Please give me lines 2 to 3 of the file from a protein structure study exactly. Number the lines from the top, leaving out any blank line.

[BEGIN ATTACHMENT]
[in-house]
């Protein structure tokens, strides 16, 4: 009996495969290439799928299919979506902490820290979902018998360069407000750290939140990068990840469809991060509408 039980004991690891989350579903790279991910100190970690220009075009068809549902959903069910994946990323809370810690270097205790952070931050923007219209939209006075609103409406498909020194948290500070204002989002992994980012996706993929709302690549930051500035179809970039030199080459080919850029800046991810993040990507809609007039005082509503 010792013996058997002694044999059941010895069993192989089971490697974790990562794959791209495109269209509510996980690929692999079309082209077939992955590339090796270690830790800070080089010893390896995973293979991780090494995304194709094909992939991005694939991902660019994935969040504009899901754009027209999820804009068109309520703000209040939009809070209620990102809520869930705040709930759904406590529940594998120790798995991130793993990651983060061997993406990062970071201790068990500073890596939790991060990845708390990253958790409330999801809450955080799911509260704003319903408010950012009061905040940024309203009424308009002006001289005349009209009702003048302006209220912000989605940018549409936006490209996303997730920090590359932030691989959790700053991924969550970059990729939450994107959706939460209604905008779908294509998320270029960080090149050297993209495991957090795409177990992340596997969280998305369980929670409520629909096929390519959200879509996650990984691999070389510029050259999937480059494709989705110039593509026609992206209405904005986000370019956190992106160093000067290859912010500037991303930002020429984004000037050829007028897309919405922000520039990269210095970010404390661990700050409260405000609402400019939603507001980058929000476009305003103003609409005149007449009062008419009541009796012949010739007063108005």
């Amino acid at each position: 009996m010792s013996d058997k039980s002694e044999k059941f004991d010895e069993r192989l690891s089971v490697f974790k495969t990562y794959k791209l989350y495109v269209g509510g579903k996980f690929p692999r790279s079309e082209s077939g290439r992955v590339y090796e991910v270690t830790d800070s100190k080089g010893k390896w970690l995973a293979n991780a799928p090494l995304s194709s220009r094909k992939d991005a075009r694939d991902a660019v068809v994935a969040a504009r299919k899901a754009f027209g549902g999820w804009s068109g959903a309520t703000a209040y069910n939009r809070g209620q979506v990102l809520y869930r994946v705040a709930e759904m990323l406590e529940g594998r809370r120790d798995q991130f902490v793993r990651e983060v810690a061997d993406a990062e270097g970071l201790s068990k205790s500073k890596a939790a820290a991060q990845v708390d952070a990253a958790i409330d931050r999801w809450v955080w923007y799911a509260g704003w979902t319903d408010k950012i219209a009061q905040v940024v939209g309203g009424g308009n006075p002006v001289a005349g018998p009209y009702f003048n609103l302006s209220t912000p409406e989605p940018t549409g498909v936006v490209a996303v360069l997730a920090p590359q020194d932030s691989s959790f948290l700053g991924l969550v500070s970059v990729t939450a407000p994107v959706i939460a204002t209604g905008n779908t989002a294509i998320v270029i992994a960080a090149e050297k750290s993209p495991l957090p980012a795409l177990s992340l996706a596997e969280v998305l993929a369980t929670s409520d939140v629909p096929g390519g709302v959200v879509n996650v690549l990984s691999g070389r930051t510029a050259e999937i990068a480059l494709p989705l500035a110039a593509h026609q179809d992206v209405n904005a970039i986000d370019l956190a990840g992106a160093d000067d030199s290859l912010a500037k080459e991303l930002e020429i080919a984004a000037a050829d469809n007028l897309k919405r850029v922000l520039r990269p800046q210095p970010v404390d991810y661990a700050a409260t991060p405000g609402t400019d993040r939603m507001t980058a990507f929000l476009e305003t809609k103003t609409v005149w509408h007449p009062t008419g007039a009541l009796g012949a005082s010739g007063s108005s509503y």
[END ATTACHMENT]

């Protein structure tokens, strides 16, 4: 009996495969290439799928299919979506902490820290979902018998360069407000750290939140990068990840469809991060509408 039980004991690891989350579903790279991910100190970690220009075009068809549902959903069910994946990323809370810690270097205790952070931050923007219209939209006075609103409406498909020194948290500070204002989002992994980012996706993929709302690549930051500035179809970039030199080459080919850029800046991810993040990507809609007039005082509503 010792013996058997002694044999059941010895069993192989089971490697974790990562794959791209495109269209509510996980690929692999079309082209077939992955590339090796270690830790800070080089010893390896995973293979991780090494995304194709094909992939991005694939991902660019994935969040504009899901754009027209999820804009068109309520703000209040939009809070209620990102809520869930705040709930759904406590529940594998120790798995991130793993990651983060061997993406990062970071201790068990500073890596939790991060990845708390990253958790409330999801809450955080799911509260704003319903408010950012009061905040940024309203009424308009002006001289005349009209009702003048302006209220912000989605940018549409936006490209996303997730920090590359932030691989959790700053991924969550970059990729939450994107959706939460209604905008779908294509998320270029960080090149050297993209495991957090795409177990992340596997969280998305369980929670409520629909096929390519959200879509996650990984691999070389510029050259999937480059494709989705110039593509026609992206209405904005986000370019956190992106160093000067290859912010500037991303930002020429984004000037050829007028897309919405922000520039990269210095970010404390661990700050409260405000609402400019939603507001980058929000476009305003103003609409005149007449009062008419009541009796012949010739007063108005």
């Amino acid at each position: 009996m010792s013996d058997k039980s002694e044999k059941f004991d010895e069993r192989l690891s089971v490697f974790k495969t990562y794959k791209l989350y495109v269209g509510g579903k996980f690929p692999r790279s079309e082209s077939g290439r992955v590339y090796e991910v270690t830790d800070s100190k080089g010893k390896w970690l995973a293979n991780a799928p090494l995304s194709s220009r094909k992939d991005a075009r694939d991902a660019v068809v994935a969040a504009r299919k899901a754009f027209g549902g999820w804009s068109g959903a309520t703000a209040y069910n939009r809070g209620q979506v990102l809520y869930r994946v705040a709930e759904m990323l406590e529940g594998r809370r120790d798995q991130f902490v793993r990651e983060v810690a061997d993406a990062e270097g970071l201790s068990k205790s500073k890596a939790a820290a991060q990845v708390d952070a990253a958790i409330d931050r999801w809450v955080w923007y799911a509260g704003w979902t319903d408010k950012i219209a009061q905040v940024v939209g309203g009424g308009n006075p002006v001289a005349g018998p009209y009702f003048n609103l302006s209220t912000p409406e989605p940018t549409g498909v936006v490209a996303v360069l997730a920090p590359q020194d932030s691989s959790f948290l700053g991924l969550v500070s970059v990729t939450a407000p994107v959706i939460a204002t209604g905008n779908t989002a294509i998320v270029i992994a960080a090149e050297k750290s993209p495991l957090p980012a795409l177990s992340l996706a596997e969280v998305l993929a369980t929670s409520d939140v629909p096929g390519g709302v959200v879509n996650v690549l990984s691999g070389r930051t510029a050259e999937i990068a480059l494709p989705l500035a110039a593509h026609q179809d992206v209405n904005a970039i986000d370019l956190a990840g992106a160093d000067d030199s290859l912010a500037k080459e991303l930002e020429i080919a984004a000037a050829d469809n007028l897309k919405r850029v922000l520039r990269p800046q210095p970010v404390d991810y661990a700050a409260t991060p405000g609402t400019d993040r939603m507001t980058a990507f929000l476009e305003t809609k103003t609409v005149w509408h007449p009062t008419g007039a009541l009796g012949a005082s010739g007063s108005s509503y």